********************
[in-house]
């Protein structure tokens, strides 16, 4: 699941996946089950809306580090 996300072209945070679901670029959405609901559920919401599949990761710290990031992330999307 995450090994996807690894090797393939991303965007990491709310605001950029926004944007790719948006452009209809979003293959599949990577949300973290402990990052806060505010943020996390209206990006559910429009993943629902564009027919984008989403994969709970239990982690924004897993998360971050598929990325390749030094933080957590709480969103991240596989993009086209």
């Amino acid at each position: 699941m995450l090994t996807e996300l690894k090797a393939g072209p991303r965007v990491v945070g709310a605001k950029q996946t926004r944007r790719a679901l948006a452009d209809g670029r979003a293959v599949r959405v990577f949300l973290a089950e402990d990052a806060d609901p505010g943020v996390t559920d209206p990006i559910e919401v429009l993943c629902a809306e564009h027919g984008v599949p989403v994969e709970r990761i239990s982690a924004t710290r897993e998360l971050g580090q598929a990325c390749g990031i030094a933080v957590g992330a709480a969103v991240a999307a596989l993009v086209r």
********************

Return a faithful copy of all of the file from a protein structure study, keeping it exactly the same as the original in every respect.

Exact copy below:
[in-house]
């Protein structure tokens, strides 16, 4: 699941996946089950809306580090 996300072209945070679901670029959405609901559920919401599949990761710290990031992330999307 995450090994996807690894090797393939991303965007990491709310605001950029926004944007790719948006452009209809979003293959599949990577949300973290402990990052806060505010943020996390209206990006559910429009993943629902564009027919984008989403994969709970239990982690924004897993998360971050598929990325390749030094933080957590709480969103991240596989993009086209």
């Amino acid at each position: 699941m995450l090994t996807e996300l690894k090797a393939g072209p991303r965007v990491v945070g709310a605001k950029q996946t926004r944007r790719a679901l948006a452009d209809g670029r979003a293959v599949r959405v990577f949300l973290a089950e402990d990052a806060d609901p505010g943020v996390t559920d209206p990006i559910e919401v429009l993943c629902a809306e564009h027919g984008v599949p989403v994969e709970r990761i239990s982690a924004t710290r897993e998360l971050g580090q598929a990325c390749g990031i030094a933080v957590g992330a709480a969103v991240a999307a596989l993009v086209r």